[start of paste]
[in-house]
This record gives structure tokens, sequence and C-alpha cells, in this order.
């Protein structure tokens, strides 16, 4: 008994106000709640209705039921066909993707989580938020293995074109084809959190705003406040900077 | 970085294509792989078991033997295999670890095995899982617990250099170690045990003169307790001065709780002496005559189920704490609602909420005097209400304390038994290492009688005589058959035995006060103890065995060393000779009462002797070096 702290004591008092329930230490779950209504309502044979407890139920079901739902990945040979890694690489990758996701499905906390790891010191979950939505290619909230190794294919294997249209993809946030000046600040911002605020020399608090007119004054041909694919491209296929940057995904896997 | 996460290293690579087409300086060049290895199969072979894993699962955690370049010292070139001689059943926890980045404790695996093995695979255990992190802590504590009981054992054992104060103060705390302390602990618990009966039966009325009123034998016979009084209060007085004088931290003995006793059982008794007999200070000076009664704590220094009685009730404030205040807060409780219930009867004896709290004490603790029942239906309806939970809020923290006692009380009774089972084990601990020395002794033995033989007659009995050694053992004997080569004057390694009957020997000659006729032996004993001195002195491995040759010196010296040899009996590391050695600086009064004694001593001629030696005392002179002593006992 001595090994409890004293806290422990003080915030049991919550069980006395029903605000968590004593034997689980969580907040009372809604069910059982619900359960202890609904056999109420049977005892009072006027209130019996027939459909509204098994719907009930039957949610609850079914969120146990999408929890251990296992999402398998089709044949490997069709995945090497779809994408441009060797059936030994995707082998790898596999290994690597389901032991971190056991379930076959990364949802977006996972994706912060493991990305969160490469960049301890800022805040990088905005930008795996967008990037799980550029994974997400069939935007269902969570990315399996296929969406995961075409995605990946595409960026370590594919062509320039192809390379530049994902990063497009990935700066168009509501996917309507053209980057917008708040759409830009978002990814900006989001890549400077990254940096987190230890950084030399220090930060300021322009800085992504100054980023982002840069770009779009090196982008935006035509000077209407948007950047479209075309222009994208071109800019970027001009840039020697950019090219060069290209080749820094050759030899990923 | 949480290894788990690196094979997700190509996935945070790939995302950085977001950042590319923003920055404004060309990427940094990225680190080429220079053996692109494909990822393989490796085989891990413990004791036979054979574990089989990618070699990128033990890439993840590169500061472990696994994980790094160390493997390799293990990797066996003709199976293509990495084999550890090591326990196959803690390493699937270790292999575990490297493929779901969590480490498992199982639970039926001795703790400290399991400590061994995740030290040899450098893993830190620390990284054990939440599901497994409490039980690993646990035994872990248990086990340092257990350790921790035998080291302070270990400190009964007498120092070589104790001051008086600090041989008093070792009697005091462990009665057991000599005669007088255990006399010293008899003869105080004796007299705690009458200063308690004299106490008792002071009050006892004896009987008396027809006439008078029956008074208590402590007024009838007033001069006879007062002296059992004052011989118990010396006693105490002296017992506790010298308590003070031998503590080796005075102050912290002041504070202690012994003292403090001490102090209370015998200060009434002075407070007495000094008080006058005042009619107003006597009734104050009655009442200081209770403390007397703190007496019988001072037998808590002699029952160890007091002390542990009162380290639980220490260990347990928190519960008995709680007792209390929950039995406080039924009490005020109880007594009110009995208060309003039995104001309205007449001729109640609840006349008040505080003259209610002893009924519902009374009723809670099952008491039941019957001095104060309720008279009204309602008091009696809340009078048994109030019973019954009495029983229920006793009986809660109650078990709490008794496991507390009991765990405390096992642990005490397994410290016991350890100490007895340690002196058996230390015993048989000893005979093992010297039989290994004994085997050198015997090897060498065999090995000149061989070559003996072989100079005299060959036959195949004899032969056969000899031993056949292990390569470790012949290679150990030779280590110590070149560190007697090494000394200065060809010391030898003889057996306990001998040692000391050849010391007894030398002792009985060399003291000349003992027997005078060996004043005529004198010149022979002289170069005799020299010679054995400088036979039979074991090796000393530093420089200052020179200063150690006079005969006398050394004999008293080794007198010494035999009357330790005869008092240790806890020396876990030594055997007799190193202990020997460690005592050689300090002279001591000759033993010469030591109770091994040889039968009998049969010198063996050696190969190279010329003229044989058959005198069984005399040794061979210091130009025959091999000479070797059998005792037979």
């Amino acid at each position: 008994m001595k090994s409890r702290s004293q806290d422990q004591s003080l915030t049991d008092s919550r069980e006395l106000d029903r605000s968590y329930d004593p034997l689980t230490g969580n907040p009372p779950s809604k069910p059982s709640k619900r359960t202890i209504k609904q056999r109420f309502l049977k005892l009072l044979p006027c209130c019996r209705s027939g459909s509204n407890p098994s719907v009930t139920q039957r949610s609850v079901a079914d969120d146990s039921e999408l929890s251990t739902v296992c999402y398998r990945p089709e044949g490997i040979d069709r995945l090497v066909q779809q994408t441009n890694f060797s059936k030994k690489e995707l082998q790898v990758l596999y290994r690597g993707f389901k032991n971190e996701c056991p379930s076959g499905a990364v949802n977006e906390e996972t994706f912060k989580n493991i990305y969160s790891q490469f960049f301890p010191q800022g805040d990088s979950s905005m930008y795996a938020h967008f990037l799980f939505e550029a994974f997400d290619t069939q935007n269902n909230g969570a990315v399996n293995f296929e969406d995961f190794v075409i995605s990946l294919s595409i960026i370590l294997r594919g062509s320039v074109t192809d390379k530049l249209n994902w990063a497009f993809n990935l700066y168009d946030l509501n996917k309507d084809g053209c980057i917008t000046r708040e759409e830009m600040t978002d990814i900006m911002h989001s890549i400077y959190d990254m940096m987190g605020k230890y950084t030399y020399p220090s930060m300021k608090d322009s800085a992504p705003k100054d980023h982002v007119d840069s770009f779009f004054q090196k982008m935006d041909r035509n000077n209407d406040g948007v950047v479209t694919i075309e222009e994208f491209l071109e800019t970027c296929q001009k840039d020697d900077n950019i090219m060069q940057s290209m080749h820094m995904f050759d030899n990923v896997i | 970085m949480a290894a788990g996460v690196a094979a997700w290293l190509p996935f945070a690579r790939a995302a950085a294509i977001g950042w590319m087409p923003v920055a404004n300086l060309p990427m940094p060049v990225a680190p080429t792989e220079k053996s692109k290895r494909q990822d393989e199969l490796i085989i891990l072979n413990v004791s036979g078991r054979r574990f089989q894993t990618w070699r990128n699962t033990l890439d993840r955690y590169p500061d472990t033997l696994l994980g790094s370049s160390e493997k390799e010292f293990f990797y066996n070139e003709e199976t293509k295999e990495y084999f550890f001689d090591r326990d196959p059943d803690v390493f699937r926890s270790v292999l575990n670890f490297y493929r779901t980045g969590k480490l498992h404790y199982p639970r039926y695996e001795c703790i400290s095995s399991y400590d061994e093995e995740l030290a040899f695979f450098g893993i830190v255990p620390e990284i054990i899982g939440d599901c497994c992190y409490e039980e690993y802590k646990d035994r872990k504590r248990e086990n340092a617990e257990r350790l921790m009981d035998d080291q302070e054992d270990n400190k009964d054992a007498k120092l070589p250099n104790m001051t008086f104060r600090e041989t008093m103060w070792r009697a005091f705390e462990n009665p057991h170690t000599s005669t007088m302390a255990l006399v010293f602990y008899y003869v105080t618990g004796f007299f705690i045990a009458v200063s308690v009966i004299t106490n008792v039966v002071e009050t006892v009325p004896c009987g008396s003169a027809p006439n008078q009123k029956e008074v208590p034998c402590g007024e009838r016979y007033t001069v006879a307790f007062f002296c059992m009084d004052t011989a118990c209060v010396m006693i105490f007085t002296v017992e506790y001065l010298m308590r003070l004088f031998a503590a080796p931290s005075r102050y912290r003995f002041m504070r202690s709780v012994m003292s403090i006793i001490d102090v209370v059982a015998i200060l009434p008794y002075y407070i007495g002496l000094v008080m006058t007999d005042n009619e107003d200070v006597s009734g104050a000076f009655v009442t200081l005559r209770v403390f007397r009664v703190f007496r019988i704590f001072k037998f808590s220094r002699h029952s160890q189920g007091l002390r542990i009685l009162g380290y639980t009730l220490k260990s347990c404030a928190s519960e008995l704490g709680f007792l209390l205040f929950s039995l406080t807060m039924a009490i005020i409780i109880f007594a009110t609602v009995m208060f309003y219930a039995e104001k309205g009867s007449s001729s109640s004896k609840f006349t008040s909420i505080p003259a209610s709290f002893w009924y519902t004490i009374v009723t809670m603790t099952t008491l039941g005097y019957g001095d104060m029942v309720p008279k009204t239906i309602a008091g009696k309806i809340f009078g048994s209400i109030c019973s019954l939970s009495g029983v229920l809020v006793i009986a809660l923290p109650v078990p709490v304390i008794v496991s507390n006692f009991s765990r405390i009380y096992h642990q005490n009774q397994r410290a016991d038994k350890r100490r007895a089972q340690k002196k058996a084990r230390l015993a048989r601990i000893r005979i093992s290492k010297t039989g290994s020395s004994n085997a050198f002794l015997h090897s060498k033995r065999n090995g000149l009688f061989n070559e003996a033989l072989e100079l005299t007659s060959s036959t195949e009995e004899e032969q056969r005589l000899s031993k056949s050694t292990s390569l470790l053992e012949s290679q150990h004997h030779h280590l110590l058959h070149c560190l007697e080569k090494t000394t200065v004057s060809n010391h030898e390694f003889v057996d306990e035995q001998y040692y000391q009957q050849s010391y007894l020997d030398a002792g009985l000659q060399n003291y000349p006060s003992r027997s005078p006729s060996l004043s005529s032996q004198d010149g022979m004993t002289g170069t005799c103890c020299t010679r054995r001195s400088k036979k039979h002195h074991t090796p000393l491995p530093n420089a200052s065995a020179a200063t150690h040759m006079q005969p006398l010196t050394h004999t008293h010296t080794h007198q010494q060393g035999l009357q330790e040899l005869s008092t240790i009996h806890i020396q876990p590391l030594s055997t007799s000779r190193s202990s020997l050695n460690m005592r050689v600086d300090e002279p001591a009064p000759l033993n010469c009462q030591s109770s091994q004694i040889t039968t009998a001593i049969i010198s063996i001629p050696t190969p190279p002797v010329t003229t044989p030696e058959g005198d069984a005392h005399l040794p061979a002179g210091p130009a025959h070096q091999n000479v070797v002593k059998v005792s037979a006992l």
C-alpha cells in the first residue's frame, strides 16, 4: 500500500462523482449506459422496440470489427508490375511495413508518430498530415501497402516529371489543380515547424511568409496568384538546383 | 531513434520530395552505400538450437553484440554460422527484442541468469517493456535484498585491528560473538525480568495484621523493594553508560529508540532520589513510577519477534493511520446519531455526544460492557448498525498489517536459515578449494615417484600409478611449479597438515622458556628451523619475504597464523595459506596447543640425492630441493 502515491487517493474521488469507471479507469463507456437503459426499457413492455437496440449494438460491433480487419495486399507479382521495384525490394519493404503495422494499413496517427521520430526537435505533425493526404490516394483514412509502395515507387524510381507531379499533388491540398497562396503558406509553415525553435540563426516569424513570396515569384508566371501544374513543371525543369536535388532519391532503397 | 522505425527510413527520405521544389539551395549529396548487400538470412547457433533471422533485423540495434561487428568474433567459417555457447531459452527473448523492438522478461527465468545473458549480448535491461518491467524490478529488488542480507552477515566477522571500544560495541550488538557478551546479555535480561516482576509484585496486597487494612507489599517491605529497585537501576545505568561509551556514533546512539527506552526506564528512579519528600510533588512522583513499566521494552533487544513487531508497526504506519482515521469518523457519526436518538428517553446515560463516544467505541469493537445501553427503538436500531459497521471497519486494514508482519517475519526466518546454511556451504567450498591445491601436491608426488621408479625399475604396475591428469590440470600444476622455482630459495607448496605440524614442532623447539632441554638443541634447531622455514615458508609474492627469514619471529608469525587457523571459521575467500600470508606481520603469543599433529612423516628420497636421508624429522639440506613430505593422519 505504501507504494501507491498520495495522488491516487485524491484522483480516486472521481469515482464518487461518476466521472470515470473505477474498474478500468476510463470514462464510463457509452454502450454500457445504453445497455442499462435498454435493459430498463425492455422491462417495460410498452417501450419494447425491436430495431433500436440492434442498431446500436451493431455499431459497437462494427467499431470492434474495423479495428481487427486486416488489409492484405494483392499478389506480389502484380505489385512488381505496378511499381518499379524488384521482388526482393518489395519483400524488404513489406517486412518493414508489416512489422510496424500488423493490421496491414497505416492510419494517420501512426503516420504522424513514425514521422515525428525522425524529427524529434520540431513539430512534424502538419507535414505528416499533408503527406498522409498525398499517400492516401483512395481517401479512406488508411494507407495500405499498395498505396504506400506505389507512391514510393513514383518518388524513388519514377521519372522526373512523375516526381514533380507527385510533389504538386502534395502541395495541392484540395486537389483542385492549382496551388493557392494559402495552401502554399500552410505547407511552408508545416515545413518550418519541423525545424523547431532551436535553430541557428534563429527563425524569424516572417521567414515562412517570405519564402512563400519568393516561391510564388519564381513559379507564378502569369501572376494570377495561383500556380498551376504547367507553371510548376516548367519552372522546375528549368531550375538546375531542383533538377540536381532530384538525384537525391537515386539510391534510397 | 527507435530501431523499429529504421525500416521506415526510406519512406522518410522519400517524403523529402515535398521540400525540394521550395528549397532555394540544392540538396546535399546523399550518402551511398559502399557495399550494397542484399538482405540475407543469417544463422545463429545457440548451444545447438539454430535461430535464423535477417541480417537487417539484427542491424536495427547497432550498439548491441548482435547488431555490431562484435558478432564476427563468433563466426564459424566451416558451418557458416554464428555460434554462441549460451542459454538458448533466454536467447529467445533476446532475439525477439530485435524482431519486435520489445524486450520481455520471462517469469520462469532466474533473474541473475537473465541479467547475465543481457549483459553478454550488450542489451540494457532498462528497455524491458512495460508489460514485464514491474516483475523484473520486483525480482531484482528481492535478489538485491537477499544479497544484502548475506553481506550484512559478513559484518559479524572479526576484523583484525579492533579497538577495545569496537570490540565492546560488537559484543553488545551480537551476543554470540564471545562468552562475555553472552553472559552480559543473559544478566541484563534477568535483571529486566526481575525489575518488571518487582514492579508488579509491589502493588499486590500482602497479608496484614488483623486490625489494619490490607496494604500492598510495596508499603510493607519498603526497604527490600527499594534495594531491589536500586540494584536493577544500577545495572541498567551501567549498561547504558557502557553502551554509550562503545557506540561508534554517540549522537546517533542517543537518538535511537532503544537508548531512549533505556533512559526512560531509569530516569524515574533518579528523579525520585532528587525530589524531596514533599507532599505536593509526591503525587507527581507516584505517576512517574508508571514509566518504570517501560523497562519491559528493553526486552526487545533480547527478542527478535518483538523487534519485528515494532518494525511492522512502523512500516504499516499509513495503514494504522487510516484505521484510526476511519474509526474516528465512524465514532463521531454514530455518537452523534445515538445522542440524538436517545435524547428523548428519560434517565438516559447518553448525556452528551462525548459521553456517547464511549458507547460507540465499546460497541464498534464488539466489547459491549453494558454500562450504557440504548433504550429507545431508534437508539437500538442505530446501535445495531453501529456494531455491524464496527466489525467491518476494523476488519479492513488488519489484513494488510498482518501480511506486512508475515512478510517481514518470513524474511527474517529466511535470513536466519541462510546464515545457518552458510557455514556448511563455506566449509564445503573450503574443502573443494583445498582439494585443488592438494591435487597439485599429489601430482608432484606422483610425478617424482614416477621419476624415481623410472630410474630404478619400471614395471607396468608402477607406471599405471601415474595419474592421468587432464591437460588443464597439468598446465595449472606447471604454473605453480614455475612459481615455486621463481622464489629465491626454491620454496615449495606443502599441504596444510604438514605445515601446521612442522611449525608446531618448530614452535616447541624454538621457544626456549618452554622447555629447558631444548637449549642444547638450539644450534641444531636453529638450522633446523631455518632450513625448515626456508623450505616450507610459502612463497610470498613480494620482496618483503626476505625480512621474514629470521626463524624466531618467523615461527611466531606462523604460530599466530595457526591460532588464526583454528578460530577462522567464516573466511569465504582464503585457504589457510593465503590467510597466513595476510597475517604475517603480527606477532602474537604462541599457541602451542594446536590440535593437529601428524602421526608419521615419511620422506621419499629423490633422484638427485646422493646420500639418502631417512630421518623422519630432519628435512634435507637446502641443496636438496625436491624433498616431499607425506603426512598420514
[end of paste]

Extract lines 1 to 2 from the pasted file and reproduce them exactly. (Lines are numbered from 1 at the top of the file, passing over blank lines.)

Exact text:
[in-house]
This record gives structure tokens, sequence and C-alpha cells, in this order.